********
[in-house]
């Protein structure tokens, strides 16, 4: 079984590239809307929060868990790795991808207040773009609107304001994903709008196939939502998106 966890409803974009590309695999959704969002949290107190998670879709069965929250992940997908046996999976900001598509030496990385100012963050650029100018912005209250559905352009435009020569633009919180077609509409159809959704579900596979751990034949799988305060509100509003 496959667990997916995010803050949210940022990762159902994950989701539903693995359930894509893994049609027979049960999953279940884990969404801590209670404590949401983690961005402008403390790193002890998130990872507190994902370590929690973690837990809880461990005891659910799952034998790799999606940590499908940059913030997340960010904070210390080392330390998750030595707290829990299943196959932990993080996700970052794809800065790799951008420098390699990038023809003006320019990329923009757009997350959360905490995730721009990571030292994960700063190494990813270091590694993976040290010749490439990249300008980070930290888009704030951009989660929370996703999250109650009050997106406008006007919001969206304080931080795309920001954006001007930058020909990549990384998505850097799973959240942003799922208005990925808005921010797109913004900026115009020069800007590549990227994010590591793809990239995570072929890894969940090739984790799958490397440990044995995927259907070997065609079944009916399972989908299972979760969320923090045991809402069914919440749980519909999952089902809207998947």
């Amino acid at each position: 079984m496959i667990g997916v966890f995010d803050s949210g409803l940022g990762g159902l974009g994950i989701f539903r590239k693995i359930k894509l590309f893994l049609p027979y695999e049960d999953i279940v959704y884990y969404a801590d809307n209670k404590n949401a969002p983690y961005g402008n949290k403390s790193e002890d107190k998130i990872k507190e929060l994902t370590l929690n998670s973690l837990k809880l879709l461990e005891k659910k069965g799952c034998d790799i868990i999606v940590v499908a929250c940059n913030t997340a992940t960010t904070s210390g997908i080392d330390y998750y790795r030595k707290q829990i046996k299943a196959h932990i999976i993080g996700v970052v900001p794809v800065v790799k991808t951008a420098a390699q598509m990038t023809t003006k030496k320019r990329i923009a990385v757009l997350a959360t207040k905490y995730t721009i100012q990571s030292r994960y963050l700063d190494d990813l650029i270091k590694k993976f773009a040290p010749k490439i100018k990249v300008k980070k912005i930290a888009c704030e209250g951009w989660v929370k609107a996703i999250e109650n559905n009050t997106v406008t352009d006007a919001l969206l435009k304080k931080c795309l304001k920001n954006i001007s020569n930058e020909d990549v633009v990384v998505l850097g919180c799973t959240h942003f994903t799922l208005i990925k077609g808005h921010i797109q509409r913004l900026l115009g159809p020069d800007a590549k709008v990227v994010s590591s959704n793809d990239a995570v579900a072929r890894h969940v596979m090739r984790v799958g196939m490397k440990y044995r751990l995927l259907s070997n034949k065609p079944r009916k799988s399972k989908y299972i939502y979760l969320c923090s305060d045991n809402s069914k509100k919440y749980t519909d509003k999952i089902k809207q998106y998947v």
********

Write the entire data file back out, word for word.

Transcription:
[in-house]
């Protein structure tokens, strides 16, 4: 079984590239809307929060868990790795991808207040773009609107304001994903709008196939939502998106 966890409803974009590309695999959704969002949290107190998670879709069965929250992940997908046996999976900001598509030496990385100012963050650029100018912005209250559905352009435009020569633009919180077609509409159809959704579900596979751990034949799988305060509100509003 496959667990997916995010803050949210940022990762159902994950989701539903693995359930894509893994049609027979049960999953279940884990969404801590209670404590949401983690961005402008403390790193002890998130990872507190994902370590929690973690837990809880461990005891659910799952034998790799999606940590499908940059913030997340960010904070210390080392330390998750030595707290829990299943196959932990993080996700970052794809800065790799951008420098390699990038023809003006320019990329923009757009997350959360905490995730721009990571030292994960700063190494990813270091590694993976040290010749490439990249300008980070930290888009704030951009989660929370996703999250109650009050997106406008006007919001969206304080931080795309920001954006001007930058020909990549990384998505850097799973959240942003799922208005990925808005921010797109913004900026115009020069800007590549990227994010590591793809990239995570072929890894969940090739984790799958490397440990044995995927259907070997065609079944009916399972989908299972979760969320923090045991809402069914919440749980519909999952089902809207998947």
């Amino acid at each position: 079984m496959i667990g997916v966890f995010d803050s949210g409803l940022g990762g159902l974009g994950i989701f539903r590239k693995i359930k894509l590309f893994l049609p027979y695999e049960d999953i279940v959704y884990y969404a801590d809307n209670k404590n949401a969002p983690y961005g402008n949290k403390s790193e002890d107190k998130i990872k507190e929060l994902t370590l929690n998670s973690l837990k809880l879709l461990e005891k659910k069965g799952c034998d790799i868990i999606v940590v499908a929250c940059n913030t997340a992940t960010t904070s210390g997908i080392d330390y998750y790795r030595k707290q829990i046996k299943a196959h932990i999976i993080g996700v970052v900001p794809v800065v790799k991808t951008a420098a390699q598509m990038t023809t003006k030496k320019r990329i923009a990385v757009l997350a959360t207040k905490y995730t721009i100012q990571s030292r994960y963050l700063d190494d990813l650029i270091k590694k993976f773009a040290p010749k490439i100018k990249v300008k980070k912005i930290a888009c704030e209250g951009w989660v929370k609107a996703i999250e109650n559905n009050t997106v406008t352009d006007a919001l969206l435009k304080k931080c795309l304001k920001n954006i001007s020569n930058e020909d990549v633009v990384v998505l850097g919180c799973t959240h942003f994903t799922l208005i990925k077609g808005h921010i797109q509409r913004l900026l115009g159809p020069d800007a590549k709008v990227v994010s590591s959704n793809d990239a995570v579900a072929r890894h969940v596979m090739r984790v799958g196939m490397k440990y044995r751990l995927l259907s070997n034949k065609p079944r009916k799988s399972k989908y299972i939502y979760l969320c923090s305060d045991n809402s069914k509100k919440y749980t519909d509003k999952i089902k809207q998106y998947v």